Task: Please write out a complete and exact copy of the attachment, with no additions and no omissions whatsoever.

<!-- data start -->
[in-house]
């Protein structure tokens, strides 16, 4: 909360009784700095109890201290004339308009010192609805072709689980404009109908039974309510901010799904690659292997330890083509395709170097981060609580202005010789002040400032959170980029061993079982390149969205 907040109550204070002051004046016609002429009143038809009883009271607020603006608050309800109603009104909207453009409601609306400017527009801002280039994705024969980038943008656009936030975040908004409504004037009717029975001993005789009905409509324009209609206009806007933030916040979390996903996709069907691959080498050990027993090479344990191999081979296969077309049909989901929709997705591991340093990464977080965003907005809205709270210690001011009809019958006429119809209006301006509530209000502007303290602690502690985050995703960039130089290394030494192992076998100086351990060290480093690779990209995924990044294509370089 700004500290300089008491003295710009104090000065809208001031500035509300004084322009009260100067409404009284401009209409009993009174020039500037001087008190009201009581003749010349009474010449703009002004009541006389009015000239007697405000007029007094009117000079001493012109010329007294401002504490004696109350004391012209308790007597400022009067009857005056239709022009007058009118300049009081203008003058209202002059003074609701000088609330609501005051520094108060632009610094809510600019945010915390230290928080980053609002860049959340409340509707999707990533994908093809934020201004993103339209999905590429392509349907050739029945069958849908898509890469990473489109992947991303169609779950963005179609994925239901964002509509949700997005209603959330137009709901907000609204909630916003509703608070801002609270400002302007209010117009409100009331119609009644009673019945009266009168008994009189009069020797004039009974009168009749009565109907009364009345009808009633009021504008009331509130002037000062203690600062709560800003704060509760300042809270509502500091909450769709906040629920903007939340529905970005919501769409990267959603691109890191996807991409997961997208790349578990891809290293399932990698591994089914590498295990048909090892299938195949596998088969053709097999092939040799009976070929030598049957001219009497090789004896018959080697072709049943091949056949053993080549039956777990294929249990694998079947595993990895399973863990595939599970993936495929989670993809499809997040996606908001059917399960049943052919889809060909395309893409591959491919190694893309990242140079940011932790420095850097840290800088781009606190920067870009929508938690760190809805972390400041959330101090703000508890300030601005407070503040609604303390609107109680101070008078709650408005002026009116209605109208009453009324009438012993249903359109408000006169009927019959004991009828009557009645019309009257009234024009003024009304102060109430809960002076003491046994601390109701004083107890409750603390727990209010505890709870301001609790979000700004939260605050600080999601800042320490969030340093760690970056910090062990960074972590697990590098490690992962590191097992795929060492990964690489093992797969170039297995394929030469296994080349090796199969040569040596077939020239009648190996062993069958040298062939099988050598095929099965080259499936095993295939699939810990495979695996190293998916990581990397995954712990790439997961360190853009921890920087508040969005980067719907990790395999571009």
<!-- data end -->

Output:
[in-house]
């Protein structure tokens, strides 16, 4: 909360009784700095109890201290004339308009010192609805072709689980404009109908039974309510901010799904690659292997330890083509395709170097981060609580202005010789002040400032959170980029061993079982390149969205 907040109550204070002051004046016609002429009143038809009883009271607020603006608050309800109603009104909207453009409601609306400017527009801002280039994705024969980038943008656009936030975040908004409504004037009717029975001993005789009905409509324009209609206009806007933030916040979390996903996709069907691959080498050990027993090479344990191999081979296969077309049909989901929709997705591991340093990464977080965003907005809205709270210690001011009809019958006429119809209006301006509530209000502007303290602690502690985050995703960039130089290394030494192992076998100086351990060290480093690779990209995924990044294509370089 700004500290300089008491003295710009104090000065809208001031500035509300004084322009009260100067409404009284401009209409009993009174020039500037001087008190009201009581003749010349009474010449703009002004009541006389009015000239007697405000007029007094009117000079001493012109010329007294401002504490004696109350004391012209308790007597400022009067009857005056239709022009007058009118300049009081203008003058209202002059003074609701000088609330609501005051520094108060632009610094809510600019945010915390230290928080980053609002860049959340409340509707999707990533994908093809934020201004993103339209999905590429392509349907050739029945069958849908898509890469990473489109992947991303169609779950963005179609994925239901964002509509949700997005209603959330137009709901907000609204909630916003509703608070801002609270400002302007209010117009409100009331119609009644009673019945009266009168008994009189009069020797004039009974009168009749009565109907009364009345009808009633009021504008009331509130002037000062203690600062709560800003704060509760300042809270509502500091909450769709906040629920903007939340529905970005919501769409990267959603691109890191996807991409997961997208790349578990891809290293399932990698591994089914590498295990048909090892299938195949596998088969053709097999092939040799009976070929030598049957001219009497090789004896018959080697072709049943091949056949053993080549039956777990294929249990694998079947595993990895399973863990595939599970993936495929989670993809499809997040996606908001059917399960049943052919889809060909395309893409591959491919190694893309990242140079940011932790420095850097840290800088781009606190920067870009929508938690760190809805972390400041959330101090703000508890300030601005407070503040609604303390609107109680101070008078709650408005002026009116209605109208009453009324009438012993249903359109408000006169009927019959004991009828009557009645019309009257009234024009003024009304102060109430809960002076003491046994601390109701004083107890409750603390727990209010505890709870301001609790979000700004939260605050600080999601800042320490969030340093760690970056910090062990960074972590697990590098490690992962590191097992795929060492990964690489093992797969170039297995394929030469296994080349090796199969040569040596077939020239009648190996062993069958040298062939099988050598095929099965080259499936095993295939699939810990495979695996190293998916990581990397995954712990790439997961360190853009921890920087508040969005980067719907990790395999571009």